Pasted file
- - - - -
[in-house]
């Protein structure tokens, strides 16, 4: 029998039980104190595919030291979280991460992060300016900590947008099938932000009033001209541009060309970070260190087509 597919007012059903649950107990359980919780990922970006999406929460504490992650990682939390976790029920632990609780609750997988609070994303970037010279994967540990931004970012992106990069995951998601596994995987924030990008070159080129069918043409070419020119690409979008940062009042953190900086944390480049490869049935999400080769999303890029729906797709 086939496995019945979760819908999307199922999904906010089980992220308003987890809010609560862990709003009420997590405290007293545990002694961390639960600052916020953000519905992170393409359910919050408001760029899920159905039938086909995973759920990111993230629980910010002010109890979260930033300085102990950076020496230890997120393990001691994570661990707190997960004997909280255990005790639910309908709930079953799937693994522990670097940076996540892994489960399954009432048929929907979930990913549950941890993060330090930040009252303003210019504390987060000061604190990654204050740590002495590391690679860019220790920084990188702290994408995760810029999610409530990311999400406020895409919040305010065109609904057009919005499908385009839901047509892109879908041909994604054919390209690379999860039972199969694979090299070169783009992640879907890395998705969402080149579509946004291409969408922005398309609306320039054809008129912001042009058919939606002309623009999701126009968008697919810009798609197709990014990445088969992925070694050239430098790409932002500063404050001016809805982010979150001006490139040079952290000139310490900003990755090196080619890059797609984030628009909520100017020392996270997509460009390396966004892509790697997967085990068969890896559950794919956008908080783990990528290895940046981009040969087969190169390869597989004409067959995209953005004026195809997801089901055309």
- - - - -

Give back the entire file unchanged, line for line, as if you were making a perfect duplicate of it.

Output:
[in-house]
């Protein structure tokens, strides 16, 4: 029998039980104190595919030291979280991460992060300016900590947008099938932000009033001209541009060309970070260190087509 597919007012059903649950107990359980919780990922970006999406929460504490992650990682939390976790029920632990609780609750997988609070994303970037010279994967540990931004970012992106990069995951998601596994995987924030990008070159080129069918043409070419020119690409979008940062009042953190900086944390480049490869049935999400080769999303890029729906797709 086939496995019945979760819908999307199922999904906010089980992220308003987890809010609560862990709003009420997590405290007293545990002694961390639960600052916020953000519905992170393409359910919050408001760029899920159905039938086909995973759920990111993230629980910010002010109890979260930033300085102990950076020496230890997120393990001691994570661990707190997960004997909280255990005790639910309908709930079953799937693994522990670097940076996540892994489960399954009432048929929907979930990913549950941890993060330090930040009252303003210019504390987060000061604190990654204050740590002495590391690679860019220790920084990188702290994408995760810029999610409530990311999400406020895409919040305010065109609904057009919005499908385009839901047509892109879908041909994604054919390209690379999860039972199969694979090299070169783009992640879907890395998705969402080149579509946004291409969408922005398309609306320039054809008129912001042009058919939606002309623009999701126009968008697919810009798609197709990014990445088969992925070694050239430098790409932002500063404050001016809805982010979150001006490139040079952290000139310490900003990755090196080619890059797609984030628009909520100017020392996270997509460009390396966004892509790697997967085990068969890896559950794919956008908080783990990528290895940046981009040969087969190169390869597989004409067959995209953005004026195809997801089901055309």